Commitment and Overcommitment: Joan’s Mid-February Financial Update



Note: This is a post from Joan Concilio, Man Vs. Debt community manager. Read more about Joan.

Are you committed to your financial goals?

I am… and it’s turned into a little bit of a problem this month.

You know I’m a huge fan of side hustling to make extra cash. With some major changes in our family’s financial situations in the past three to six months, in order to meet our debt-payoff goals and not eat up our savings, we’ve had to get creative.

And in great news, I’ve had the opportunity to pick up quite a bit of extra work.

And that’s where things get a little questionable…

Commitment? Or overcommitment?

In the past couple weeks, I’ve had the opportunity to pick up an incredibly lucrative freelance project. Overall, it’s requiring about 25 hours a week (and will continue to do so for the next month or so), with a payoff well above my minimum per-hour threshold.

So what’s the problem?

Well, I took this project on at the same time that I have significant other commitments to deal with.

  • We’re having a friend move in with us this week. In great news, it’ll be good for all of us financially (and should be fun). In less-great news, we’ve had a significant amount of work to do to get the space ready, including a solid 12 hours of painting this weekend.
  • We often use Coursera free online courses as a major part of our daughter Sarah’s homeschooling. They’re pretty advanced, and they really work best when Sarah and I do them together. But right now, we’ve got two courses going, each requiring several hours a week of work.
  • I’m in the middle of a major transition as it relates to my current main freelance client, which is taking a significant amount of time.
  • The owner of one of the companies I provide virtual support for was unavailable for almost two weeks, so I took on a larger-than-normal share of customer-service questions.
  • … And a couple of my regular smaller freelance clients have quarterly work that will need to be completed before March 1.

This is a case where I’ve realized that, while I can handle all of this, I probably should have asked myself more carefully:

Am I committed? Or am I overcommitted?

It’s a question of hustling (good) vs. not having my priorities in order (bad). As a long-time freelancer, I know it’s in my best interest to do a good job even on “smaller” projects, and honestly, I just want to!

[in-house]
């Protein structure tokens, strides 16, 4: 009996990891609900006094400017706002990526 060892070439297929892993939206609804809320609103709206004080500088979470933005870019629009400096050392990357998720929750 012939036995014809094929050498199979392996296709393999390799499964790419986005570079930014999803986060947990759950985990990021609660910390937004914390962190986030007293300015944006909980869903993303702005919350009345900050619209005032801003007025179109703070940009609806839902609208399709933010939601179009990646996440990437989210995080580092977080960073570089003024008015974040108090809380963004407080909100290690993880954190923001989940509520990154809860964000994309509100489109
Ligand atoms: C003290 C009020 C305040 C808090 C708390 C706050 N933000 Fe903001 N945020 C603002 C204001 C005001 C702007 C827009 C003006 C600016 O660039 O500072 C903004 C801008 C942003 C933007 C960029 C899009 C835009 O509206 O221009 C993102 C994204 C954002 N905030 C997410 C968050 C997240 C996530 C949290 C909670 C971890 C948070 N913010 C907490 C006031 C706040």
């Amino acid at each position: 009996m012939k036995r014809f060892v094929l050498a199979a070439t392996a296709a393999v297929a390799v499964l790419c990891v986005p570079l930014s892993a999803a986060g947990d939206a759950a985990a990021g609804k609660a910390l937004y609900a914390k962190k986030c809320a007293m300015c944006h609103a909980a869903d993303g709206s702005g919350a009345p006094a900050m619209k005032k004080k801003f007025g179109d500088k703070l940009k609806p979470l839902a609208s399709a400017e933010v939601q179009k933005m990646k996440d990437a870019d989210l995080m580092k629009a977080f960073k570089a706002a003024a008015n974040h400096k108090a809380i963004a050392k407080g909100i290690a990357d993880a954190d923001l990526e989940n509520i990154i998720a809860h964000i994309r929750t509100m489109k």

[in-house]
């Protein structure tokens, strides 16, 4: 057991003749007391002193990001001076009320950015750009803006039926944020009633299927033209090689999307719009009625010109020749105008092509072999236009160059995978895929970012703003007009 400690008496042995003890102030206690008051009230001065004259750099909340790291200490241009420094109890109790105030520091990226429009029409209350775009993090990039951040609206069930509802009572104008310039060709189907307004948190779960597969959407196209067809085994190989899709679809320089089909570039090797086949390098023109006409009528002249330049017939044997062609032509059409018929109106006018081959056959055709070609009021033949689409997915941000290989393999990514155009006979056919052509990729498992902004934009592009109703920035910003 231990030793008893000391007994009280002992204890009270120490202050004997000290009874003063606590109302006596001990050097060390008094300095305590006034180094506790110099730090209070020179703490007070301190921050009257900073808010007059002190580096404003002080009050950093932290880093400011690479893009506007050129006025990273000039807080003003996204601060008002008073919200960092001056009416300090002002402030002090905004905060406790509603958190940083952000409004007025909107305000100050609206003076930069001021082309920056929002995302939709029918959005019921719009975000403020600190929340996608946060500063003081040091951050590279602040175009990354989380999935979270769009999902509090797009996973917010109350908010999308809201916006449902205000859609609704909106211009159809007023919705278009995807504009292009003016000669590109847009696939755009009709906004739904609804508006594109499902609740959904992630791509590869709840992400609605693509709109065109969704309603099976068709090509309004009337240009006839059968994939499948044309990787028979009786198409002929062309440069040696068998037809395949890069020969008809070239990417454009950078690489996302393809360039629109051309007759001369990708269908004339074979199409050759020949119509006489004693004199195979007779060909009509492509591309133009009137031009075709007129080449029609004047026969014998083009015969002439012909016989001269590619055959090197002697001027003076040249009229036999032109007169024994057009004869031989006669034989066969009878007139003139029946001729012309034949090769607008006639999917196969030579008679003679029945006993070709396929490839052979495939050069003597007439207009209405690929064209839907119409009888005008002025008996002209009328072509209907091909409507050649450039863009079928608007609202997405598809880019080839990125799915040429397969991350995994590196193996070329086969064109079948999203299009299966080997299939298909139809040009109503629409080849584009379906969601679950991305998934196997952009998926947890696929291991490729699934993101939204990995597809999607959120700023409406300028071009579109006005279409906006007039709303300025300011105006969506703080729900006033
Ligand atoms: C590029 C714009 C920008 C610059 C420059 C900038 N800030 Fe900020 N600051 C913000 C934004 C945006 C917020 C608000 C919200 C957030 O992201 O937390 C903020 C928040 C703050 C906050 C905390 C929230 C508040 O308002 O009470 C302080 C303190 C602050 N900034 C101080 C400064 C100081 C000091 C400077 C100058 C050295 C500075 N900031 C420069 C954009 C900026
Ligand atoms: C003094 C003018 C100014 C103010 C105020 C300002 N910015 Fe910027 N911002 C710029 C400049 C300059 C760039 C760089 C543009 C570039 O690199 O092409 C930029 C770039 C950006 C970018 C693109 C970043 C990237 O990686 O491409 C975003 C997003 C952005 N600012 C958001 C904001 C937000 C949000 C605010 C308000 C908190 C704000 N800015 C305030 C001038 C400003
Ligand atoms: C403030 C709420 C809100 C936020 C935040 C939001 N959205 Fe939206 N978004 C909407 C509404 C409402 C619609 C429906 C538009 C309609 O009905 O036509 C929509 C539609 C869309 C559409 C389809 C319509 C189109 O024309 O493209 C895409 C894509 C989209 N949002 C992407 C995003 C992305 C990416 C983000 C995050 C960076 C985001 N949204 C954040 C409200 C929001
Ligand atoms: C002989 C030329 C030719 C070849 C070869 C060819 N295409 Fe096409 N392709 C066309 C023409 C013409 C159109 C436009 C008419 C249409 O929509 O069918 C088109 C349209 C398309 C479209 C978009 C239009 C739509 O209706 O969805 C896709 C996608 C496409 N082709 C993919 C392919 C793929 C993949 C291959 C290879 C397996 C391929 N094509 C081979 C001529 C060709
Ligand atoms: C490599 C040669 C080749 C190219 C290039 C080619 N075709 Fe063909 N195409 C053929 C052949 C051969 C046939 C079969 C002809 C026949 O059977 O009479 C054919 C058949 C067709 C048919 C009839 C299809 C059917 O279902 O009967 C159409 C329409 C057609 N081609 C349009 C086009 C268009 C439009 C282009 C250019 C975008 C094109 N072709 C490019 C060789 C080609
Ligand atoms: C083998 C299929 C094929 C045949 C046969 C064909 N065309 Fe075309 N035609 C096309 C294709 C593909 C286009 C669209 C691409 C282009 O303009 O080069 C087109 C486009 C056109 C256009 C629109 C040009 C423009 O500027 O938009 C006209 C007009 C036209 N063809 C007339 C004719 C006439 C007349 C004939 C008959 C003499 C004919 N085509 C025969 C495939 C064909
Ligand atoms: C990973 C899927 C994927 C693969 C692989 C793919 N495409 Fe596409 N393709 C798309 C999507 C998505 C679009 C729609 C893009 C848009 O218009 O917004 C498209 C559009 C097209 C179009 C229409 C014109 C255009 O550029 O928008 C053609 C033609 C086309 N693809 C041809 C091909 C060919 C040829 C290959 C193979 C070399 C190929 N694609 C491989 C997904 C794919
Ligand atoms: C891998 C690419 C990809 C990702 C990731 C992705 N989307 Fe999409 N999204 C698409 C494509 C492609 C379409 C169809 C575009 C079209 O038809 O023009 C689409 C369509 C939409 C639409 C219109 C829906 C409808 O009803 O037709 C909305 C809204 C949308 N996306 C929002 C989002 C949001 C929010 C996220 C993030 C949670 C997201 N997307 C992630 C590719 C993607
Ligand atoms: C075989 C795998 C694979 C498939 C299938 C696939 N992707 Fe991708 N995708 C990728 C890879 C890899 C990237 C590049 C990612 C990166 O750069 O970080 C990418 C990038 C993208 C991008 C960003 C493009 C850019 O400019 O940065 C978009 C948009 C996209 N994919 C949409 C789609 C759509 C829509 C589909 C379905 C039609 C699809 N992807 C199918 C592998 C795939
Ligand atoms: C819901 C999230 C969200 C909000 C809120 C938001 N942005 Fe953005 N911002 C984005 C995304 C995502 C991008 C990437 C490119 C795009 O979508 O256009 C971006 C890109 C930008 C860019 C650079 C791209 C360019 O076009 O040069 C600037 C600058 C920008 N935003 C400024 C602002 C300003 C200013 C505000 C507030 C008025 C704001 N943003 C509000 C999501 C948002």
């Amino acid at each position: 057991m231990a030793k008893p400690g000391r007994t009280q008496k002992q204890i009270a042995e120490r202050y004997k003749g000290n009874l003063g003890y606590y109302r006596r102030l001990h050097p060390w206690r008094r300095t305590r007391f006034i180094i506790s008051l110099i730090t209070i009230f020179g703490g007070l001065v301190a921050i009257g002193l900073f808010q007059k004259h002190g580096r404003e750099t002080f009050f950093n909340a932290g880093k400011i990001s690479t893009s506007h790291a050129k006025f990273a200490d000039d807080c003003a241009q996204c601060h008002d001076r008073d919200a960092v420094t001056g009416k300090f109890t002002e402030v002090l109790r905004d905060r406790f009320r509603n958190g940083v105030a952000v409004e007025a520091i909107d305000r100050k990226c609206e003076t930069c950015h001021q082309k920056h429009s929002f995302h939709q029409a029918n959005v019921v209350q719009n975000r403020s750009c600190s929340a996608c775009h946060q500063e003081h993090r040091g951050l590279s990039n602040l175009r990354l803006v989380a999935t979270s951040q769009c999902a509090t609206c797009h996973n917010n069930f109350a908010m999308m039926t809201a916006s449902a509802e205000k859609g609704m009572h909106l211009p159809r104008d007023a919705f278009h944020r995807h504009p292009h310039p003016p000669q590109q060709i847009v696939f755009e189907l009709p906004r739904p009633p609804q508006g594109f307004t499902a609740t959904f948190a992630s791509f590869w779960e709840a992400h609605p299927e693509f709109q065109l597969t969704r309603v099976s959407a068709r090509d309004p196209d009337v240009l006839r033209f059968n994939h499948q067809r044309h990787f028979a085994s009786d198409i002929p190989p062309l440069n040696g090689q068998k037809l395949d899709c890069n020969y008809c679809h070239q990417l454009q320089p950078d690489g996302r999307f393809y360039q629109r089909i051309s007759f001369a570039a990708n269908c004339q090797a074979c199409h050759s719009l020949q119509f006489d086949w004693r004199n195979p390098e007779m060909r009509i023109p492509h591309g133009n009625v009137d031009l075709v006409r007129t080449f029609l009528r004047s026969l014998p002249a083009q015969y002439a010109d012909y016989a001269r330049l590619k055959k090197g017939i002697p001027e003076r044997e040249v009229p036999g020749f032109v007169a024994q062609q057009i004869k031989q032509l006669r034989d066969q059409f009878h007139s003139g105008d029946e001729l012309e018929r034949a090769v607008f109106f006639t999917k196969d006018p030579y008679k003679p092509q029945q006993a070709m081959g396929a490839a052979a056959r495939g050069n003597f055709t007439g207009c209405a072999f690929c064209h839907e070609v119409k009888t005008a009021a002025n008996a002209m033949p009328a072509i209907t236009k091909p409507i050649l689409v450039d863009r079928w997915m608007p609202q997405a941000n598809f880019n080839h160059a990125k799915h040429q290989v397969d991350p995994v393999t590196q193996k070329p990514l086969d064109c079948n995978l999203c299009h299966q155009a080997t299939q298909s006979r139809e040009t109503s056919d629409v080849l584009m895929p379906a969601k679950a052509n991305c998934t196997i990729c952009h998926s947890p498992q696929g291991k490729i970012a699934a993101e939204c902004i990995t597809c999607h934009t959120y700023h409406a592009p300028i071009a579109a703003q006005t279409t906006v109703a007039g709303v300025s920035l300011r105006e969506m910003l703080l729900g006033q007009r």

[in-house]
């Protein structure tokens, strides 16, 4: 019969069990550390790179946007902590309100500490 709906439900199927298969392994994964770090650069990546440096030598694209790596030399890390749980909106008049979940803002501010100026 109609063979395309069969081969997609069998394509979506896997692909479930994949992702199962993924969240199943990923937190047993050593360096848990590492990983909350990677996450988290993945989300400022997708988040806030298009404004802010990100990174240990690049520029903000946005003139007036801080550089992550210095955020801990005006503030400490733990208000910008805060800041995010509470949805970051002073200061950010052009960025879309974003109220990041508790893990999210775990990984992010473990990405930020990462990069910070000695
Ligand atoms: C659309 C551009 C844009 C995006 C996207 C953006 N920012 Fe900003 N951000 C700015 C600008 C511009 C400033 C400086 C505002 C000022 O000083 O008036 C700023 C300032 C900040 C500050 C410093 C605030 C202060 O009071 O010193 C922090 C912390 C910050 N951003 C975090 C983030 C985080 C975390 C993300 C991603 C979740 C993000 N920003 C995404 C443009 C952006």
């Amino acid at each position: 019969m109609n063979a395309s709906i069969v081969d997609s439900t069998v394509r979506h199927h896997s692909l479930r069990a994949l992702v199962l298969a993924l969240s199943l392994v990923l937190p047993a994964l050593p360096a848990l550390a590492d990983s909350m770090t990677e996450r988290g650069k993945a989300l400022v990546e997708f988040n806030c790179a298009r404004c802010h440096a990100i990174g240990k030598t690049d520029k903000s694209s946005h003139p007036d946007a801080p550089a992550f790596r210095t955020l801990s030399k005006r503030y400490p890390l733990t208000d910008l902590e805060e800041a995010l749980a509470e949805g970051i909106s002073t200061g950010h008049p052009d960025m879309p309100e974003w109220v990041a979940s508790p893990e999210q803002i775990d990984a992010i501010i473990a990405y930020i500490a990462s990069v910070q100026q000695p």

And I always want to help. When someone in the business network I belong to needs a “quick fix” or has a “quick question” about their website, I tend to want to pitch in if I can. But that’s not fair, and it’s leading to things like a routine of 4 to 5 hours of sleep every night, which is OK for a day or two but not long-term sustainable.

I also underestimated (greatly) my learning curve on this temporary freelance project, which is a different type of work than I’ve done before. I think I’m doing well, but at the same time, since I’m being paid by the project and not the hour, the time I spent working slowly to get the hang of it has been extra-costly!

Lessons in not overcommitting

So what’s the “point” of all of this? Quite frankly, even if I’d thought about things more carefully, I still would have accepted this big side contract. It’s with a new company, with a significant chance for ongoing work, and it’s good pay for the time it takes.

That said, I’ve learned some lessons in not overcommitting. I’m exhausted – and I’m trying to make sure my work for my regular clients is still top-notch, AND, even more importantly, that my family isn’t suffering.

That’s why I’ve started saying no to smaller side projects. Even for MvD! (Poor Baker – he asked for my help the other day while I was at an appointment with Sarah, and normally I’d have figured out a way to make it work from my phone, but I was already shortchanging my kid enough… so I said no!)

I’ve also started asking for help more. Chris has tackled a TON of “house” stuff in the past couple of weeks that I would normally have either handled or at least helped with, and it’s been great. (Thanks, Chris!) My mom, who had been having some health issues for a bit, is now feeling much better and is cooking us a hot dinner regularly. (Thanks, Mom!) Even Sarah, who is already pretty helpful at home for a 13-year-old, has been pitching in more!